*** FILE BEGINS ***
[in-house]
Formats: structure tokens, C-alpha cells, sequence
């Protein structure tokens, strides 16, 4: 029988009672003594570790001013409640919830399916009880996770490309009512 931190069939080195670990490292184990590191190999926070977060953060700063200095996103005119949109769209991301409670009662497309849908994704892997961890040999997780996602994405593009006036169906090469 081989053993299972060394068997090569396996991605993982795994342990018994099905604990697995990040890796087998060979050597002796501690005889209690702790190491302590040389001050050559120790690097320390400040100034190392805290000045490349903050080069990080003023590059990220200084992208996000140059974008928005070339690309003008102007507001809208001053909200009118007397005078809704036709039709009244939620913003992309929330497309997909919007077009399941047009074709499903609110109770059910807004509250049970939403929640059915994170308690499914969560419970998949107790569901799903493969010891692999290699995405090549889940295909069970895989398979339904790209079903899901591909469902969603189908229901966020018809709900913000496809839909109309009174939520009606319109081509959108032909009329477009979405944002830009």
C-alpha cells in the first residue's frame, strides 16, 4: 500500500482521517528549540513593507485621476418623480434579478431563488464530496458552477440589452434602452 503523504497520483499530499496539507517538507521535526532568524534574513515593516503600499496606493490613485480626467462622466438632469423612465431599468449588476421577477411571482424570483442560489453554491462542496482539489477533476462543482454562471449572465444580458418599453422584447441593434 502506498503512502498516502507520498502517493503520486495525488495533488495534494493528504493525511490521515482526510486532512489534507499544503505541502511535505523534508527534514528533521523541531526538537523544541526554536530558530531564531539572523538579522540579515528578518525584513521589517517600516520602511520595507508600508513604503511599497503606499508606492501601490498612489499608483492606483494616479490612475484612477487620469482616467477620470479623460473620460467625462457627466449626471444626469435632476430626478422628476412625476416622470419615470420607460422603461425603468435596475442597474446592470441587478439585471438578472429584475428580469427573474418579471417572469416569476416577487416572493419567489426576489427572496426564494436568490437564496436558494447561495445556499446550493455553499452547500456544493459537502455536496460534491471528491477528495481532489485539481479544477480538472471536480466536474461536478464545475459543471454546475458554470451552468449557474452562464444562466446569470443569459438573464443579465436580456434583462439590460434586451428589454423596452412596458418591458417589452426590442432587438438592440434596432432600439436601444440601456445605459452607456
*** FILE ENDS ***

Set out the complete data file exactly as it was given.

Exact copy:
[in-house]
Formats: structure tokens, C-alpha cells, sequence
């Protein structure tokens, strides 16, 4: 029988009672003594570790001013409640919830399916009880996770490309009512 931190069939080195670990490292184990590191190999926070977060953060700063200095996103005119949109769209991301409670009662497309849908994704892997961890040999997780996602994405593009006036169906090469 081989053993299972060394068997090569396996991605993982795994342990018994099905604990697995990040890796087998060979050597002796501690005889209690702790190491302590040389001050050559120790690097320390400040100034190392805290000045490349903050080069990080003023590059990220200084992208996000140059974008928005070339690309003008102007507001809208001053909200009118007397005078809704036709039709009244939620913003992309929330497309997909919007077009399941047009074709499903609110109770059910807004509250049970939403929640059915994170308690499914969560419970998949107790569901799903493969010891692999290699995405090549889940295909069970895989398979339904790209079903899901591909469902969603189908229901966020018809709900913000496809839909109309009174939520009606319109081509959108032909009329477009979405944002830009």
C-alpha cells in the first residue's frame, strides 16, 4: 500500500482521517528549540513593507485621476418623480434579478431563488464530496458552477440589452434602452 503523504497520483499530499496539507517538507521535526532568524534574513515593516503600499496606493490613485480626467462622466438632469423612465431599468449588476421577477411571482424570483442560489453554491462542496482539489477533476462543482454562471449572465444580458418599453422584447441593434 502506498503512502498516502507520498502517493503520486495525488495533488495534494493528504493525511490521515482526510486532512489534507499544503505541502511535505523534508527534514528533521523541531526538537523544541526554536530558530531564531539572523538579522540579515528578518525584513521589517517600516520602511520595507508600508513604503511599497503606499508606492501601490498612489499608483492606483494616479490612475484612477487620469482616467477620470479623460473620460467625462457627466449626471444626469435632476430626478422628476412625476416622470419615470420607460422603461425603468435596475442597474446592470441587478439585471438578472429584475428580469427573474418579471417572469416569476416577487416572493419567489426576489427572496426564494436568490437564496436558494447561495445556499446550493455553499452547500456544493459537502455536496460534491471528491477528495481532489485539481479544477480538472471536480466536474461536478464545475459543471454546475458554470451552468449557474452562464444562466446569470443569459438573464443579465436580456434583462439590460434586451428589454423596452412596458418591458417589452426590442432587438438592440434596432432600439436601444440601456445605459452607456